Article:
When an employee is dismissed in a harsh, unjust or unreasonable manner, the Fair Work Act may offer protection. Find out how.
Did you know?
Any claim for an unfair dismissal needs to be submitted within 21 days of a dismissal taking effect
About unfair dismissal
Unfair dismissal is when an employee is dismissed from their job in a harsh, an unjust or an unreasonable manner.
The Fair Work Act protects eligible employees from losing their job in a range of circumstances, including:
- if they’re temporarily away from work due to illness
- because of discrimination.
You may be able to make an unfair dismissal claim at the Fair Work Commission if you:
- feel your job loss was not lawful or fair
- had served the minimum employment period.
Before submitting a claim, you should:
- check whether you're eligible to make an application with the Fair Work Commission
- learn more about the unfair dismissal claims process.
Other than a claim for unfair dismissal, a dismissed employee may be eligible to claim for other workplace rights including protection from:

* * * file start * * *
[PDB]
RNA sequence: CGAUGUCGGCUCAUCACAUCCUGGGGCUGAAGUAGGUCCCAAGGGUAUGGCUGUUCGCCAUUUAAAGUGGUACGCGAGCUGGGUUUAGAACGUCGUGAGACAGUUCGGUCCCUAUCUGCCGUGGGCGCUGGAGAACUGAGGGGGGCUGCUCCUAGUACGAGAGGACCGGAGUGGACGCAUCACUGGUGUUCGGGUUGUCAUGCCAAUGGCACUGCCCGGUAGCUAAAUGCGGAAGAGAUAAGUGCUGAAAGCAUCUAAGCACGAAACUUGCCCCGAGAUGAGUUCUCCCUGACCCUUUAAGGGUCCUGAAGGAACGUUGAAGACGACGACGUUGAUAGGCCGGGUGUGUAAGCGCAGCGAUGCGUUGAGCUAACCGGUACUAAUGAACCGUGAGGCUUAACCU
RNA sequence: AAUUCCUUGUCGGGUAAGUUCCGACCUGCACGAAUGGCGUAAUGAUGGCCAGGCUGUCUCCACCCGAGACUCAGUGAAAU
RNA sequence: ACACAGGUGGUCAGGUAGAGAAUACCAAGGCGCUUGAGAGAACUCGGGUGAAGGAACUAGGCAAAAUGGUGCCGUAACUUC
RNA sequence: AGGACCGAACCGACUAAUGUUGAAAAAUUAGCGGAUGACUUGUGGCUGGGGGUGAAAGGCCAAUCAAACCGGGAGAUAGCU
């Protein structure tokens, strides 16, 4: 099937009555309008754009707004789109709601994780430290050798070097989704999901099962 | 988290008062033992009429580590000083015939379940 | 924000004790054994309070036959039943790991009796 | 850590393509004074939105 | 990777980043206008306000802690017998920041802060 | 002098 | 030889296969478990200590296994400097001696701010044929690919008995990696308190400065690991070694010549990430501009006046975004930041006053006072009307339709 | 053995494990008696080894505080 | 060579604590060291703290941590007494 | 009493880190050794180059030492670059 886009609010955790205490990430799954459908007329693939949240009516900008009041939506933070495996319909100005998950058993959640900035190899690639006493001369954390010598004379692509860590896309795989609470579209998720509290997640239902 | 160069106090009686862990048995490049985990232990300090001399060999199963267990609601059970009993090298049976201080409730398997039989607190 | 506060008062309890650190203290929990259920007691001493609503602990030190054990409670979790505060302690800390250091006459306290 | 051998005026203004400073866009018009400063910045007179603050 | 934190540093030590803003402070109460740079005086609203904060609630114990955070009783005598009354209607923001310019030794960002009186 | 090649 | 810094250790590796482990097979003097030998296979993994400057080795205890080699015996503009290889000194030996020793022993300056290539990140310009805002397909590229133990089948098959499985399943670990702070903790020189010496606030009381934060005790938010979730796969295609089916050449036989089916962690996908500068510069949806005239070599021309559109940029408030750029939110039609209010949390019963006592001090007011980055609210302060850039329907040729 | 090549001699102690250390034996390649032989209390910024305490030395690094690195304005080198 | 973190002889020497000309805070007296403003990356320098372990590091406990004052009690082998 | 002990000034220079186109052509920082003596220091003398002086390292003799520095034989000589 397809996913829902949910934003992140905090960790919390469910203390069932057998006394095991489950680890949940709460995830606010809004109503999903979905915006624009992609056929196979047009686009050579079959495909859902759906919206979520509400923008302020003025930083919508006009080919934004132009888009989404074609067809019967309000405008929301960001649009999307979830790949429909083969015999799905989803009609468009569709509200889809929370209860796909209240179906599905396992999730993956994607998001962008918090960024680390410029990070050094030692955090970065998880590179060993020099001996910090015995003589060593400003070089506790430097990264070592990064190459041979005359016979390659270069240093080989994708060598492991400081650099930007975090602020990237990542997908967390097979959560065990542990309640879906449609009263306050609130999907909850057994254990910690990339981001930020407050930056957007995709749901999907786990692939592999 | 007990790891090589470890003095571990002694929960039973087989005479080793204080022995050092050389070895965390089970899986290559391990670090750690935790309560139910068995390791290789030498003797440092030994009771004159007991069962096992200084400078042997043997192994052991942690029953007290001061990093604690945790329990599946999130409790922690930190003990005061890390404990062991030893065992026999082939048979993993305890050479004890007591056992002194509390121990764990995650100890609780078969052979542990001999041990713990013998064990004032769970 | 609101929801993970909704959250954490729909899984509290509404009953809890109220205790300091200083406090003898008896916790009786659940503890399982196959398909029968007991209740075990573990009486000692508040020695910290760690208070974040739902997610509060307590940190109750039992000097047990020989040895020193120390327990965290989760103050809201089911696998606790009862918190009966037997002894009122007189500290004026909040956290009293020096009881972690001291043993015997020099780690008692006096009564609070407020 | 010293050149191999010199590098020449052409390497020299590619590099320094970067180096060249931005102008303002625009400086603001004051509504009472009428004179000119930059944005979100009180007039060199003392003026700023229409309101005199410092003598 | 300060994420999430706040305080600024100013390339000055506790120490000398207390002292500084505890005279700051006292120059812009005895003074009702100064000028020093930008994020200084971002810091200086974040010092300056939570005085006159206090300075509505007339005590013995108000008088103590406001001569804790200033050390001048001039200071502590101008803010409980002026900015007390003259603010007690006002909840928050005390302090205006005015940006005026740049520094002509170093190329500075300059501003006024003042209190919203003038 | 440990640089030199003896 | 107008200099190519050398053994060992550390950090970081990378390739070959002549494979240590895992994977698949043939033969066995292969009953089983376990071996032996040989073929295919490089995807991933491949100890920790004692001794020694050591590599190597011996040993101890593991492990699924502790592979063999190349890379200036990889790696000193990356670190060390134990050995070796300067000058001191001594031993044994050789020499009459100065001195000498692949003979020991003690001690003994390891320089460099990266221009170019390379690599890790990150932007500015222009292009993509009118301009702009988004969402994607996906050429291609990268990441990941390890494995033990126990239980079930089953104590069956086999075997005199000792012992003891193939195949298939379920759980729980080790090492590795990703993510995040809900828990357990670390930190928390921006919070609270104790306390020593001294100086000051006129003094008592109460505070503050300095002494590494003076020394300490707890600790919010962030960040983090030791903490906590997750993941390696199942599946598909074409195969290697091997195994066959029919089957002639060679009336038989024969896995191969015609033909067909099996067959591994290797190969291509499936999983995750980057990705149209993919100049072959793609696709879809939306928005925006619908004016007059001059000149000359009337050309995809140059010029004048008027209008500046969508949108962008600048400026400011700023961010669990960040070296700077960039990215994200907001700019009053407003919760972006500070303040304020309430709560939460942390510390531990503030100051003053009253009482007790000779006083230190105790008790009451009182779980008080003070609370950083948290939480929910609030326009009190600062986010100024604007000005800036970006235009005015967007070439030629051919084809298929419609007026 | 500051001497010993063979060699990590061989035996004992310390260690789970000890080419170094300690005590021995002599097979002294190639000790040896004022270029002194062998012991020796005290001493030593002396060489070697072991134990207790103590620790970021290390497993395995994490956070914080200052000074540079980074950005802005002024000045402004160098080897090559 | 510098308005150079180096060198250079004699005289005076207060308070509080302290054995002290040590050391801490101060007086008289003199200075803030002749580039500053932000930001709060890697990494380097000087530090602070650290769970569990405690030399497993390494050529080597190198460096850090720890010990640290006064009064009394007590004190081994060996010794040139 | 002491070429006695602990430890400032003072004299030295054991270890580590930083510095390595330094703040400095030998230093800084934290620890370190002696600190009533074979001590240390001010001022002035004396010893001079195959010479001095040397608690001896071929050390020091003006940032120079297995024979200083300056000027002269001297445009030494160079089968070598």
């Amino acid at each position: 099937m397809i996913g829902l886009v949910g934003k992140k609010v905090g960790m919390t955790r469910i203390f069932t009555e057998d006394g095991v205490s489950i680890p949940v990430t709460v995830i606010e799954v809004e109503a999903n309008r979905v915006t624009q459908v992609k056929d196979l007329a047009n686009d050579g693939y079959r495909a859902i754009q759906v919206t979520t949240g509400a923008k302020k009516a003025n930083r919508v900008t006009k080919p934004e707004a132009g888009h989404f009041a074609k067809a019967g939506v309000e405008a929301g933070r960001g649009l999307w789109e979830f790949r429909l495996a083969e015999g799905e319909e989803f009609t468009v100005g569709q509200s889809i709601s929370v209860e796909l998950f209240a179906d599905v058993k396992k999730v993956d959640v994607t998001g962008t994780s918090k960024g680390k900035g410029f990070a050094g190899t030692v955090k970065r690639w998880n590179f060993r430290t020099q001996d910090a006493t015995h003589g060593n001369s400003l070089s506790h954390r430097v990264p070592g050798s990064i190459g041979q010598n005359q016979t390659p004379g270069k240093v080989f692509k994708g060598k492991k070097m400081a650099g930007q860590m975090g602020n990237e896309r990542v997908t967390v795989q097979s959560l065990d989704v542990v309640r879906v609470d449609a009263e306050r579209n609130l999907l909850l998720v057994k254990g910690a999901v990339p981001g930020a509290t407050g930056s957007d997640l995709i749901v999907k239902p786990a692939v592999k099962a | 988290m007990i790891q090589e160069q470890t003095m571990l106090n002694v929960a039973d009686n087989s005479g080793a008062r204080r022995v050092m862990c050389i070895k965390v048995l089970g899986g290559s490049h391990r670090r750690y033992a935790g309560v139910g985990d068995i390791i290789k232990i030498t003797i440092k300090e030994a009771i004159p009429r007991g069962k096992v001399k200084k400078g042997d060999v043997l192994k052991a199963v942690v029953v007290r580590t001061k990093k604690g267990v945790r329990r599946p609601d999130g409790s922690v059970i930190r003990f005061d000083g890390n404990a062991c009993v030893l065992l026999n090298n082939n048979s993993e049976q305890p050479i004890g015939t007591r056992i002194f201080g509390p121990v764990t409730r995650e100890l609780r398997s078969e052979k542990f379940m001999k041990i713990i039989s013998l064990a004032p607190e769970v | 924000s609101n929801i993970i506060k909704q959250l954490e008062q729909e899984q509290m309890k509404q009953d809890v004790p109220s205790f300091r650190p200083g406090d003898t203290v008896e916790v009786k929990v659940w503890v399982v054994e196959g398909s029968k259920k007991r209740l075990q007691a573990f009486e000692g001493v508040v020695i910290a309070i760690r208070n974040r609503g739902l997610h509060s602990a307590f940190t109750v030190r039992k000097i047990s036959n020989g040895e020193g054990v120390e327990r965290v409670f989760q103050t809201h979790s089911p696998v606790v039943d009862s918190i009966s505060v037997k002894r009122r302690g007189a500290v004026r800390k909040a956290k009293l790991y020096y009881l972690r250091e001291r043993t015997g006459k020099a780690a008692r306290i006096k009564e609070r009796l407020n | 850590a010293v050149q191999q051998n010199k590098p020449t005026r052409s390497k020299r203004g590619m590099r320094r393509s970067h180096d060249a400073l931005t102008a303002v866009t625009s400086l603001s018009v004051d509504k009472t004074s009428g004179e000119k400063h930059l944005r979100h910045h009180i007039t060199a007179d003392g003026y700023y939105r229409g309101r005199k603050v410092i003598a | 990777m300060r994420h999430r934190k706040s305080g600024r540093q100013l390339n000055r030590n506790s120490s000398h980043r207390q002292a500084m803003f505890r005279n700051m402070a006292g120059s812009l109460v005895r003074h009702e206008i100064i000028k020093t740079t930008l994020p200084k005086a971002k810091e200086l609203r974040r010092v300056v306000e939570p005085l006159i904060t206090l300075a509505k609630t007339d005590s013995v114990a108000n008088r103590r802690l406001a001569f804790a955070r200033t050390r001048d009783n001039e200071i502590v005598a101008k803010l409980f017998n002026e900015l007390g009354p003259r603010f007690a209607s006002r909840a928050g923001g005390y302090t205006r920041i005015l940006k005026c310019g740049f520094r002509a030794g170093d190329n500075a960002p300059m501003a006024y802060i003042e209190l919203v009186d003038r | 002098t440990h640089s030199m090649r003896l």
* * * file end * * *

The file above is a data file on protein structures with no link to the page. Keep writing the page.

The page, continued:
- adverse action
- undue influence or pressure
Find out more about protections at work at the Fair Work Ombudsman.
Submitting an unfair dismissal claim
Any claims for unfair dismissal, whether in the Fair Work Commission or the NSW Industrial Relations Commission, need to be submitted within 21 days of a dismissal taking effect.
If you're unsure whether you're eligible to commence any of these claims, you should seek legal advice.
Submit an unfair dismissal claim at the Fair Work Commission.
NSW public sector and local government employees
NSW public sector and local government employees are not protected from unfair dismissal by the Fair Work Act.
Instead, they may be protected by the NSW Industrial Relations Act, where any claims are held before the NSW Industrial Relations Commission.